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Diocese of Lake Charles 

Sister Miriam MacLean, R.S.M., Executive Director of Catholic Charities of Southwest Louisiana, was honored as the Jack V. Doland Citizen of the Year at the 30th annual Women’s Fall Conference in October at the Lake Charles Civic Center.

Each year, the Women’s Commission of Southwest Louisiana selects a recipient from a slate of candidates nominated for making a difference in the community based on their humanitarian efforts and volunteer services. The award was named in honor of the late senator for his contributions to the causes of women. 

Sister Miriam MacLean, R.S.M., front row center, received the
Jack V. Doland Citizen of the Year Award during the 30th annual
Fall Women’s Conference in October. She is joined by
Sister Miriam Ruth Ryan, left; Sister Maura Clare Mayock,
right; and back row, from left, Sister Mary Benedicta Maier
and Father Whitney Miller following the award presentation
on October 21 in the Lake Charles Civic Center.

Carol Henry, chair of the 2021 fall conference, saw first-hand how much people in the community depend on Catholic Charities when she and other members of the Women’s Commission participated in a volunteer day earlier this year. 

“I knew Catholic Charities was a food bank, but I was amazed at some of the other services they provide such as rental and utility assistance, medical transportation, disaster assistance, and help with funeral expenses,” said Henry. “Sister Miriam automatically came to my mind when it was time to nominate someone for the award.” 

Roxie Boxie, who serves on the Women’s Commission and volunteers as a case worker at Catholic Charities, said she is impressed with how much Sister Miriam has accomplished since being named director in 2018. Under her leadership, Catholic Charities expanded its monthly food distribution to include all five civil parishes of Allen, Beauregard, Calcasieu, Cameron, and Jeff Davis. 

“Sister Miriam had the warehouse enlarged so more people could be fed each month,” Boxie said. “It was also her idea to buy ‘Big Joe,’ a 26-foot refrigerated truck used to bring food to the outlying areas.” The truck is affectionately named after St. Joseph, patron saint of the poor.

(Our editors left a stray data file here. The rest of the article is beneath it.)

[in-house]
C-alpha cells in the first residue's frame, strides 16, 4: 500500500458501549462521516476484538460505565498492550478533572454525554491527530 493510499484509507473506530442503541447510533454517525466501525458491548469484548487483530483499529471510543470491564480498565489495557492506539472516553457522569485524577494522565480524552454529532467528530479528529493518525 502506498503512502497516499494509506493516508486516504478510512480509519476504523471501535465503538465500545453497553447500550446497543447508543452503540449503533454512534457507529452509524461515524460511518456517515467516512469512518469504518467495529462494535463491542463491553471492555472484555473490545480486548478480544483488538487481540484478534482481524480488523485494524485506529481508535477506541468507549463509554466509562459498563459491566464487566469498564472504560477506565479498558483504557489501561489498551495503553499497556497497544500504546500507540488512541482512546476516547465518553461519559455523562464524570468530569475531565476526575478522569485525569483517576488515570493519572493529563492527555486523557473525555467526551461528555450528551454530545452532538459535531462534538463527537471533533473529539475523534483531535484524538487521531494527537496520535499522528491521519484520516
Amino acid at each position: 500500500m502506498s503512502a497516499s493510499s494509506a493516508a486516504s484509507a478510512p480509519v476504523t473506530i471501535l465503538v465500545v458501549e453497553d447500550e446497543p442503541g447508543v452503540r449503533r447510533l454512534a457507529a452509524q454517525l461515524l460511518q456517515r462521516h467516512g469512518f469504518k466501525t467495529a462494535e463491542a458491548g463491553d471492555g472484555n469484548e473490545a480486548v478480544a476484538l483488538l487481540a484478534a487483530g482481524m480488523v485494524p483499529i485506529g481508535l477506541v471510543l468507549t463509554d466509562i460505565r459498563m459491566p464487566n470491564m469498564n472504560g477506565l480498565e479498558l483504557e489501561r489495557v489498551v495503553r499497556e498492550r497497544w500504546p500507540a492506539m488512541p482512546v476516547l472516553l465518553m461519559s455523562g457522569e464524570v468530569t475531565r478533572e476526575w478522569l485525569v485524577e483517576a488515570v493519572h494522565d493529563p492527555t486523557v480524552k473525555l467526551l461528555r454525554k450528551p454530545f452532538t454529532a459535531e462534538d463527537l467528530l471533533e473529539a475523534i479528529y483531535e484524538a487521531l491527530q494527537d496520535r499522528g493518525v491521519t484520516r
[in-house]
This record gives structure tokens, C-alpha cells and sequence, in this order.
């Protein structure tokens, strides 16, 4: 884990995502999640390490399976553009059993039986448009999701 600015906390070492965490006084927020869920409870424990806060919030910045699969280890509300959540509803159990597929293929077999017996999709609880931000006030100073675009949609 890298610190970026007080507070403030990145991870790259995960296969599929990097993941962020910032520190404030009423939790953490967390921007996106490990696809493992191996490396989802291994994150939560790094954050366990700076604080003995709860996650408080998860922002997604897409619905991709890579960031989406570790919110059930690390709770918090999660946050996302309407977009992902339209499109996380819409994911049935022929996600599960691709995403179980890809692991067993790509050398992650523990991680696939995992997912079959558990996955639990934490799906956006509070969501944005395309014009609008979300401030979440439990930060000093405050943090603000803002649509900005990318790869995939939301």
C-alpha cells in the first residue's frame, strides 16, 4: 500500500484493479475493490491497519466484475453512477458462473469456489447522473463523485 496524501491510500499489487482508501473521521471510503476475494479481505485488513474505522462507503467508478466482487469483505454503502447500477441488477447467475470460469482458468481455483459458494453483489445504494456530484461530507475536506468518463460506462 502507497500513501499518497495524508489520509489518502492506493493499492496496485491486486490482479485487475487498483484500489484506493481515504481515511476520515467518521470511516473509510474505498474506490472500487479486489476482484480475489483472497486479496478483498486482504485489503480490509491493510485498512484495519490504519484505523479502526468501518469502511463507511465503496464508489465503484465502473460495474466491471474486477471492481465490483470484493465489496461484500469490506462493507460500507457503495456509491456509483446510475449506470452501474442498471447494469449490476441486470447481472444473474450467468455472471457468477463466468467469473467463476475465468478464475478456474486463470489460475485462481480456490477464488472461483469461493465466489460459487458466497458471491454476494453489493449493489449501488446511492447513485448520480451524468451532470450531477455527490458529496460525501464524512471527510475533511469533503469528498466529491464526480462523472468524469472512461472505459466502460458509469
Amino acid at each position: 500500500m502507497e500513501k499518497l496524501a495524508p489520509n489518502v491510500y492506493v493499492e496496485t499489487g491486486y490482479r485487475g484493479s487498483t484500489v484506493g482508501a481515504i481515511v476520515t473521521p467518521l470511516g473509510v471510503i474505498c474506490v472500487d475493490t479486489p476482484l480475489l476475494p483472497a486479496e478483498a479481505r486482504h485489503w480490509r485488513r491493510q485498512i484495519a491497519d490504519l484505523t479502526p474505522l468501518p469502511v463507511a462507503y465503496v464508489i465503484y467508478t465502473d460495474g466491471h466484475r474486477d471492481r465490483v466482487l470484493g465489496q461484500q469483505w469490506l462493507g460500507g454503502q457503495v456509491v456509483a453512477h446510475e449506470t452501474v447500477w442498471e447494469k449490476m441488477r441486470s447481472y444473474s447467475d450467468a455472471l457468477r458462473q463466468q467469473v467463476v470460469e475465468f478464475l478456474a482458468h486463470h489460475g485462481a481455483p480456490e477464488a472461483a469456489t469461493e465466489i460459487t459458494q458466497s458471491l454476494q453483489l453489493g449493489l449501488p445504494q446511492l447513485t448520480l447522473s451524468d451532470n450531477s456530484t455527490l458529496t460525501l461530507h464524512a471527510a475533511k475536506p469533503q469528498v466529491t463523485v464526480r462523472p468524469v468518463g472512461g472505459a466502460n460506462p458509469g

“Immediately after both hurricanes, Sister Miriam was on site at Catholic Charities,” Boxie continued. “When the pandemic hit, she did not close the doors. She knew she could not turn her back at a time when people were hurting and needed assistance.” 

A native of New Hampshire and a graduate of Ave Maria University in Florida, Sister Miriam holds a Doctor of Philosophy degree from Michigan State University. She is a licensed social worker. 

From providing a way for people to wash and dry their laundry after the storms to converting a conference room into a chapel at Catholic Charities, Boxie said Sister Miriam is full of great ideas and always thinking outside the box. 

“Sister Miriam reminds me of a disciple of Jesus. Her favorite verse is Psalm 9:18: ‘God will never forget the needy; the hope of the afflicted will never perish.’ She truly lives this out through her mission at Catholic Charities,” said Boxie. 

The announcement of the award is always kept a secret until the day of the conference at the luncheon. The tricky part is making sure the recipient is present to receive the award. That was made a little easier this year as Sister Miriam was on site since Catholic Charities was hosting a booth. Boxie helped coordinate getting several of the Religious Sisters of Mercy to the event. 

“Sister Miriam was totally shocked. She had no idea what was happening,” said Boxie. “The Sisters were hiding behind stage and came out just as the award was being announced. It was also special to have Father Whitney Miller there as he was presenting a workshop, and he led the opening prayer.” 

Sister Miriam said she is “extremely grateful” for being honored because the award represents the fact that the people of Southwest Louisiana felt supported by Christ and His Church. 

“All of the Religious Sisters of Mercy and Catholic Charities worked very hard after the hurricanes because we wanted the people to know that the Lord had not abandoned them,” she said. “I feel so privileged that I was able to participate in His work.” 

As the 2021 Jack V. Doland Citizen of the Year, Sister Miriam also received $1,000 to be given to the charity of her choice. 

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